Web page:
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The future is ours to create

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Last Friday morning an angry woman from Hartlepool rang the BBC; ‘we voted out but I’ve turned up at my hospital and there’s no sign of any extra money’.

Seventeen million people, many of whom were already disillusioned and angry are starting to realise there will be no more money for the NHS and that most migrants have no intention of ‘going home’. Low paid people in the UK have seen no rise in their living standards since 2000 and over the last six years the fabric of public services has started to come apart. The likelihood now is that things in the short and medium term will get worse. 

A vote inspired by the dream of British people having more power will, for the foreseeable future, leave our country and its people with less control over our destiny. Even if Brexit is somehow negotiated, over which of the following forces will a newly independent Britain exercise the most sovereignty; global capitalism, climate change, international crime, conflict, terrorism?

Yet, put almost any cross section of British people in a room together and ask them what kind of future they want for themselves and their children and a remarkably similar list will emerge; a country which offers opportunity for the ambitious but also decency for all; a country that combines tolerance with a strong sense of belonging and shared purpose; a country where leaders in all sectors earn and receive trust; a country that is a force for good in the world; a country where the quality of our lives and relationships matters more than the quantity of stuff we consume; and, most of all, a country where everyone has a chance to become the best person they can be.

Here at the RSA we talk about ‘The Power to Create’ by which we mean harnessing the opportunities provided by the modern world – most obviously technology – to enable people to live a full and creative life. It runs through all our work. On government and public services, how can we best support citizens to develop their own solutions and initiatives? In education, how can we support teachers and schools to enable every child to grow up a confident and creative learner? On the economy, how can we ensure that work is meaningful and that citizens feel the economy is something that can serve us not a system beyond our understanding or control?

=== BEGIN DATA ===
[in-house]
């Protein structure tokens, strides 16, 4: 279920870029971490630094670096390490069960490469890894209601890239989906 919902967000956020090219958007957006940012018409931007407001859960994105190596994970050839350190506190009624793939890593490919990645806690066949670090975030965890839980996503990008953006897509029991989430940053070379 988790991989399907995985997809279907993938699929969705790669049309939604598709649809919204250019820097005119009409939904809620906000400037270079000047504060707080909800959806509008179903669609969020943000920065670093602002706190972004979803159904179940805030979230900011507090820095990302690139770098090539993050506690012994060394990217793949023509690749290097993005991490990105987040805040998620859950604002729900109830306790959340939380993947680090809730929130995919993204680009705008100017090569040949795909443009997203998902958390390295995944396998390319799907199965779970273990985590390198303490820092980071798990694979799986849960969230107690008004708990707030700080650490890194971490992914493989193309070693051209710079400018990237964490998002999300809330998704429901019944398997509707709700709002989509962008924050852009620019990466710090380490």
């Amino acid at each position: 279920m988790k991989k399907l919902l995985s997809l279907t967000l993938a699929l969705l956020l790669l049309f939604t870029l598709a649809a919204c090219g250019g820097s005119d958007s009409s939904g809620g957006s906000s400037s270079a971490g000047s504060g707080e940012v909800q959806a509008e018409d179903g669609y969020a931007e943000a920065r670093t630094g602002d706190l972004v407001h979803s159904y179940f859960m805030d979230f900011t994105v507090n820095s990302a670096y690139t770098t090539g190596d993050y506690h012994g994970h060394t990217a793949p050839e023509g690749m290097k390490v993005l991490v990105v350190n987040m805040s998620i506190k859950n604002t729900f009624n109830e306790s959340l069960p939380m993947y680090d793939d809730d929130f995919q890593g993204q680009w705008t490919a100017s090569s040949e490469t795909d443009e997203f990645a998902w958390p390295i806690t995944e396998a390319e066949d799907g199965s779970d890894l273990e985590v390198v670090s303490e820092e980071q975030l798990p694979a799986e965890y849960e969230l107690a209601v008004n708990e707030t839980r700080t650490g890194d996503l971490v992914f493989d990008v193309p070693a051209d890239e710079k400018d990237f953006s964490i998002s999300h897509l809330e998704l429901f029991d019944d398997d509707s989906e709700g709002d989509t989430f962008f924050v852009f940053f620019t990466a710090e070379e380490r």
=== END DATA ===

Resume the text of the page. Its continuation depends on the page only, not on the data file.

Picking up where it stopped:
Symbolising our approach we today launch our Citizens’ Economic Council. This is a two year national initiative which will show that ordinary, thoughtful citizens can understand economic ideas, enter into informed debate and explore urgently needed new ideas. After the 2015 general election we concluded that the low level of economic debate and awareness had become a major barrier to citizens making informed political choices; something grimly confirmed by the referendum debate. We spent a year designing an initiative aimed to address this issue in a fresh and powerful way. The Council will feature a diverse group of fifty to sixty citizens chosen through stratified random sampling to engage with diverse perspectives across British society, but we hope that hundreds of thousands of people will follow its work and become more confident economic citizens.

When the gap between what is happening around us and what most of us want for our country is huge and getting wider every day there is a burning question; how can we make change happen? This question rumbles like a drumbeat through all our work. As an agent of change the RSA has a unique collection of assets. Our online content and major social media presence gives us a rapid and global reach. Our research and on the ground innovation enables us to develop new ideas and test them out with our partners. And, best of all, our 28,000 strong Fellowship of like-minded, creative, committed people are working with us to be change makers themselves.

In the face of the abject failure of our political establishment the yearning for control can lead to delusion and rage. We have to believe that same yearning can be channelled positively. Across the country and around the world RSA Fellows and staff are getting together, imagining a better future and developing the practical next steps we need to take. Our belief is simple: it is not hope that leads to action but action that leads to hope. The RSA aims to be the kind of organisation the 21st century needs.